Windows on mac

macOS & Mac Apps
Hi i am sorry if this has been discussed before but i have a question, when you install bootcamp on a mac does that mean you could use it as if it were a windows computer. Can youse microsoft on it like on an ordinary windows computer



Submitted by Donnacha on Monday, July 29, 2013

Hi, Yes, your Windows system will be completely separate from your Mac system. Some of the keyboard commands will be a little different, but other than that it will be just like using Windows on any other computer.

Hi, Yes, Windows is exactly as if it were installed on a PC when using it on a Mac, and if you have a Windows keyboard, all keyboard commands are the same as on any other PC, in fact, I personally think the best PC out there is a Mac. My Mac is the best system I've ever ran Windows on, and I don't see myself going back to a regular Windows PC any time soon, or in fact, any time at all.

Submitted by Michael Hansen on Monday, July 29, 2013

Member of the AppleVis Editorial Team

In reply to by Santiago

Hi Santiago, I just bought a 2013 MacBook Air for the purpose of running Windows. I got it today, and am quite impressed thus far. I bought it because I wanted to have OS X and Windows in one system, but more so because I wanted a built-to-last Windows computer with the great hardware service Apple offers. Just out of curiosity, what Mac are you running Windows on?

Submitted by BrianSchmidt on Monday, July 29, 2013

Short answer is yes! When you use Bootcamp, you dedicate some of your hard drive to be "Windows." When you start up the computer, you have to select whether you'd like to boot to MACOS or to Windows (you can set the default to either). From that moment on, you are running 100% windows--it just happens to be running on hardware (and drivers) made by Apple. Many people (myself included) say that Windows on a Mac is one of the best Windows experiences they've ever had. Nice, solid machines with quality drivers. Where things can get fun is if you install something like Parallels on your Mac, which allows you to run both Windows and MACOS at the same time, which can be extremely useful if you need to go back and forth between the two. Brian

Submitted by ray h on Tuesday, July 30, 2013

Running Windows on a 2012 admittedly fully loaded 11 inch Air in bootcamp is far better, more stable and faster than Windows on my somewhat older PC in the Office. Windows 7 works extremely well and the Office suite of products runs like a charm. Using JAWS with Windows and, while it may be obvious, you will need a Windows-based screen reader to use.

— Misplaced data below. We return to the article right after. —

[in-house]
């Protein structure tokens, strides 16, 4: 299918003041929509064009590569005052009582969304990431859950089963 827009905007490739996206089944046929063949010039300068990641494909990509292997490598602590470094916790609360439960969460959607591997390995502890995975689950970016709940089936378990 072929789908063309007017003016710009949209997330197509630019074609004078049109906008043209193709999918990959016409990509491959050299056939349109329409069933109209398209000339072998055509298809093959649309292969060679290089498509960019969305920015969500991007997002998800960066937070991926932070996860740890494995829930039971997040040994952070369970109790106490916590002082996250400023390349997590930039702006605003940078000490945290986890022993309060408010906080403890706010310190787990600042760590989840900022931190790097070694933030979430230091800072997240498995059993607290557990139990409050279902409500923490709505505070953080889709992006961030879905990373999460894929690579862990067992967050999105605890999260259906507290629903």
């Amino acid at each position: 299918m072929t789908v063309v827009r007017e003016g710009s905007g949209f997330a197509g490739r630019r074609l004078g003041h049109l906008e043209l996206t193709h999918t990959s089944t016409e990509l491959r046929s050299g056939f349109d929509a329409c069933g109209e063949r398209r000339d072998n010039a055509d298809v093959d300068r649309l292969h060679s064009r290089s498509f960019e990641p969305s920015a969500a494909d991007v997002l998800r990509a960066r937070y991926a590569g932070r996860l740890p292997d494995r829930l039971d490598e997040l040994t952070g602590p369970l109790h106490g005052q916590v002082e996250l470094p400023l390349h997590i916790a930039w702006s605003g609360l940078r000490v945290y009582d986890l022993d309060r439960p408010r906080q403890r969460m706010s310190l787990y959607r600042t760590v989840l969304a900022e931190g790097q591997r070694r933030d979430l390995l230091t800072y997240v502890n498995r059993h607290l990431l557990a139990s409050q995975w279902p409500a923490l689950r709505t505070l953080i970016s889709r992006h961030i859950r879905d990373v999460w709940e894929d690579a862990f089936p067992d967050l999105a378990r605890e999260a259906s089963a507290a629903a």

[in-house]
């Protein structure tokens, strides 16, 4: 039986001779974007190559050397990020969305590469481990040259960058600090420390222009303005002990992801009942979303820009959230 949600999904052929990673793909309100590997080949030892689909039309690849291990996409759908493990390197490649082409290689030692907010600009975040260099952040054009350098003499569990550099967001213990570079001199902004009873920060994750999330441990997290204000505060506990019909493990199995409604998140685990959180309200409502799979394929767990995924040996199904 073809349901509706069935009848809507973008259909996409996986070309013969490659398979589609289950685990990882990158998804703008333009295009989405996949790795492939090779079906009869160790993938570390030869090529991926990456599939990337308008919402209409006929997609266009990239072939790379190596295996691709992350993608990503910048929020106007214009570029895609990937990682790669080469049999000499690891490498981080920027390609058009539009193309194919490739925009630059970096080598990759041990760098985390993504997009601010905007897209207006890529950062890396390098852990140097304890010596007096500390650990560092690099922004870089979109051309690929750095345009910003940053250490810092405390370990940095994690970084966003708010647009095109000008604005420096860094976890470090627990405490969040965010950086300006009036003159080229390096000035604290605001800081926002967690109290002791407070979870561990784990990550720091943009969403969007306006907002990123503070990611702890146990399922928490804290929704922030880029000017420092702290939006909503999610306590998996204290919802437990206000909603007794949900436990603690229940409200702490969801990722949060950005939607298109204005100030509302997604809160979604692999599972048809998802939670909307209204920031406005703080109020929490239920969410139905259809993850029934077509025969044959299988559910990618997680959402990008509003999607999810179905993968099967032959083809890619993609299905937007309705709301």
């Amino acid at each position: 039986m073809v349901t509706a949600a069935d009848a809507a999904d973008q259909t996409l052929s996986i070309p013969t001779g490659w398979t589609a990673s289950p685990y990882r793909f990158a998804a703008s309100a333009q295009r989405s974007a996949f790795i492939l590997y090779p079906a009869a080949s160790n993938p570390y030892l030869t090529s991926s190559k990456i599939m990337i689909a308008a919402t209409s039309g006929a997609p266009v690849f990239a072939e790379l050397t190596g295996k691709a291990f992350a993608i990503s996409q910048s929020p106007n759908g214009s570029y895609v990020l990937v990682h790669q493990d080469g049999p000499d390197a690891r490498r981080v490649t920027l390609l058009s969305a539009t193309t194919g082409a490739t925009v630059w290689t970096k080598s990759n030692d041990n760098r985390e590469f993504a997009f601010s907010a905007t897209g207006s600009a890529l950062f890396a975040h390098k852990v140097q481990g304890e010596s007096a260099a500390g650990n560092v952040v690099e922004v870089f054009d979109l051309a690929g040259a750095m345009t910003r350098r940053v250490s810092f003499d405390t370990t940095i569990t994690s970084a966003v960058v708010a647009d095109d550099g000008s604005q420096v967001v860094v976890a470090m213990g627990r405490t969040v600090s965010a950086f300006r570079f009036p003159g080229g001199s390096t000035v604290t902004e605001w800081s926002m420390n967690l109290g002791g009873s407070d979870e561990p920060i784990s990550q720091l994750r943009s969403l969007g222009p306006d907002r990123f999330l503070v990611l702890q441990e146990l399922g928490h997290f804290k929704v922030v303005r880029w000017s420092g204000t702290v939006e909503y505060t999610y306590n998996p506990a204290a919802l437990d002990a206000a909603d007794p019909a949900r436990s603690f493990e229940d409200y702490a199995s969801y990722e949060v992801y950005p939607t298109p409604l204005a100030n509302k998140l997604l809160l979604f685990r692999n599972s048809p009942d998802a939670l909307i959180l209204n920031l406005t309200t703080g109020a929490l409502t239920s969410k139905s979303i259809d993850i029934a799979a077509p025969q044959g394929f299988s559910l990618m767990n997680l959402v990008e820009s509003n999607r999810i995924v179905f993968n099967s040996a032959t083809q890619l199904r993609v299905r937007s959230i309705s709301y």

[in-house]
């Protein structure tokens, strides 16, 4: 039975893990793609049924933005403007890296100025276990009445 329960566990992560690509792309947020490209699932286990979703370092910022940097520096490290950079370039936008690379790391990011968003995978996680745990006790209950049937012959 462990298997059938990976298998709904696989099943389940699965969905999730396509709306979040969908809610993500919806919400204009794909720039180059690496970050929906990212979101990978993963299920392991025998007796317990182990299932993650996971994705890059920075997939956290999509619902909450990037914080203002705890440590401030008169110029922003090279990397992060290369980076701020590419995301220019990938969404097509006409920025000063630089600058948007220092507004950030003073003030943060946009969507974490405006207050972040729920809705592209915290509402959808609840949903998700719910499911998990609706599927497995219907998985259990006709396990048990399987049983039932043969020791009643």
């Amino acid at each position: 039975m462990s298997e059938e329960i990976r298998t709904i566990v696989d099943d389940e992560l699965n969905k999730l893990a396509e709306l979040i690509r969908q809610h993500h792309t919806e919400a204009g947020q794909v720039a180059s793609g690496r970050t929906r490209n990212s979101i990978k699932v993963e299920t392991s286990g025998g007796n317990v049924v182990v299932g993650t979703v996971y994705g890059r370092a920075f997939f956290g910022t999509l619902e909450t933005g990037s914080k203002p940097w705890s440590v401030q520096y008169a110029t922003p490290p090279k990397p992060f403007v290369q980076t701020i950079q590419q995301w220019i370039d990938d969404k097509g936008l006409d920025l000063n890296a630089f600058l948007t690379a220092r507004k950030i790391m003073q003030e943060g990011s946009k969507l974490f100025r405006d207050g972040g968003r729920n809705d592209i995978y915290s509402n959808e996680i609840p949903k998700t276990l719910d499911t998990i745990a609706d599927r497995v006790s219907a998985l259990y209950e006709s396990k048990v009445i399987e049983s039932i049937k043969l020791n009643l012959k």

Submitted by Michael Hansen on Tuesday, July 30, 2013

Member of the AppleVis Editorial Team

In reply to by ray h

Hi Ray, I have a fully loaded 2013 13" MacBook Air, and Outlook 2013 runs better on this machine than I have ever experienced with Outlook on any other system. In comparison, Outlook 2013 was incredibly sluggish on my 2011 Toshiba Sandy Bridge i5 laptop.

How much does it cost to get bootcamp and can anyone give me instructions on how to install it. Thanks

Submitted by Michael Hansen on Tuesday, July 30, 2013

Member of the AppleVis Editorial Team

In reply to by Azzahra1995

Hello, Apple's Boot Camp Utility is free, however you will need a valid Windows 7 or Windows 8 product key from Microsoft. Generally, you will need sighted assistance to install Windows using Boot Camp because there is no speech during the Windows instalation. However, there is a guide on how to do it if there is no sighted assistance available. If you use the guide, please be sure to read it through first and follow the directions exactly.

Submitted by Santiago on Tuesday, July 30, 2013

In reply to by Michael Hansen

Hi Michael, I'm running Windows on my 2011 iMac. I've considered installing it on my MacBook Air as well, haven't really found the need for it though.

Submitted by Azzahra1995 on Tuesday, July 30, 2013

In reply to by Santiago

I have sighted help but where do we install it from. Also what is a windows product key and how do i get it. Sorry for all the questions.

Submitted by Santiago on Tuesday, July 30, 2013

In reply to by Azzahra1995